Some people on the streets of New York City recently appeared to be overdosing on opioid painkillers after their breathing slowed and they became lethargic.

Others appeared to be overdosing on crack cocaine, exhibiting agitated and violent behavior.

Experts at the National Institute on Drug Abuse (NIDA), however, say those zombielike streetwalkers were on the same drug: K2, or synthetic marijuana.

In all, the NIDA reported that 130 New Yorkers were hospitalized after smoking the drug that can be purchased over-the-counter at less-than-reputable bodegas.

synthetic drug poisonings

The next day, NYPD officers inspected five retail establishments on the suspicion they were selling K2, but none was found on the premises.

Representatives of the Doe Fund — a nonprofit that helps people with histories of homelessness, incarceration, and substance abuse — held a demonstration around a deli suspected of being a primary source of K2 in the Bedford-Stuyvesant area in Brooklyn.

“What we are seeing now with K2 is exactly what we saw with the crack epidemic in the 1980s,” George McDonald, the Doe Fund’s founder and president, said in a statement.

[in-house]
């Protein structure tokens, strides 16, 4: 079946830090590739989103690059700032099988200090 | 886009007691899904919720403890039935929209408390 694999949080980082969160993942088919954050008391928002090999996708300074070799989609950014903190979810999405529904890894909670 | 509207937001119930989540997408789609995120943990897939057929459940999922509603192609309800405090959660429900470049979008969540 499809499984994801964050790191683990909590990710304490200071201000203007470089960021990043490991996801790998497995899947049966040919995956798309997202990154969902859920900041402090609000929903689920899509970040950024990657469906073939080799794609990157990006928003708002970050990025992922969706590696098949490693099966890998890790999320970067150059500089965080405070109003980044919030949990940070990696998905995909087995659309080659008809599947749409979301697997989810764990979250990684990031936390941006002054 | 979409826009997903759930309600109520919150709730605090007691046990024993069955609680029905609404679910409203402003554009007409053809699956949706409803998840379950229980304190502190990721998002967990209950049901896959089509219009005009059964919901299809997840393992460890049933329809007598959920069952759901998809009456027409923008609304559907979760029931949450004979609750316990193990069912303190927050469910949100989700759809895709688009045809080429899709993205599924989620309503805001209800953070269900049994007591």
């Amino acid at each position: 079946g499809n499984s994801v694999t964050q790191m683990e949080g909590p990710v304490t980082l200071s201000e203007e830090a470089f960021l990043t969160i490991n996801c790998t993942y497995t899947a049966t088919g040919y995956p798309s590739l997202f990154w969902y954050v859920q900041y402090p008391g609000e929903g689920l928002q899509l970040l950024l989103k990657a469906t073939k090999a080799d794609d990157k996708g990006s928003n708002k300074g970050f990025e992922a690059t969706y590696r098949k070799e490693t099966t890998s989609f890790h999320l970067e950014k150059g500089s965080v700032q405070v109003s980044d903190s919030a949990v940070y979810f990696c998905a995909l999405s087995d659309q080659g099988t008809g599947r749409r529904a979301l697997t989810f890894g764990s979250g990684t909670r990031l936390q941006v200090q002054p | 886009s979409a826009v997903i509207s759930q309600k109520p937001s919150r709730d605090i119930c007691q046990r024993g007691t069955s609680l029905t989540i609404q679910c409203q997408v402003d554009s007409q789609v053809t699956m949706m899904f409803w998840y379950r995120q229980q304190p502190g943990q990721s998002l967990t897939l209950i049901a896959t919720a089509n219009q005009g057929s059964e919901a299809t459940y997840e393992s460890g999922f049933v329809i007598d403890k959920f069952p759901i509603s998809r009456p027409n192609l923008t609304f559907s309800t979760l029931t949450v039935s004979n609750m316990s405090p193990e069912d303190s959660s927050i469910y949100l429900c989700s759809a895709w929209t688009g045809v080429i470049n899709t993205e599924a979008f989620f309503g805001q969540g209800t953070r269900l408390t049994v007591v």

These cases were only a handful of the estimated 8,000 K2-related emergency room visits in New York City since 2015. It’s been illegal in the nation’s largest city since 2012.

Read more: Legal drugs you can buy online that are just as bad as illegal ones »

K2’s a hell of a drug

Unlike marijuana derived from plants, K2 has been linked to a few deaths.

According to a of 456 synthetic marijuana hospitalizations from 2010 to 2015 by the U.S. Centers for Disease Control and Prevention (CDC), three deaths were recorded during that period.

The first death was a 17-year-old boy who died of a heart attack reportedly after a single hit of K2.

The second was a man who died of “respiratory depression, agitation, and delirium/toxic psychosis” after mixing synthetic cannabinoids and oxycodone.

The third man died of kidney failure after mixing a synthetic cannabinoid, bath salts, and LSD.

The drug causing these medical problems — called K2, Spice, and a variety of different names — are synthetic cannabinoids. The most notable cannabinoid in marijuana is tetrahydrocannabinol (THC), which gives the plant its “high.”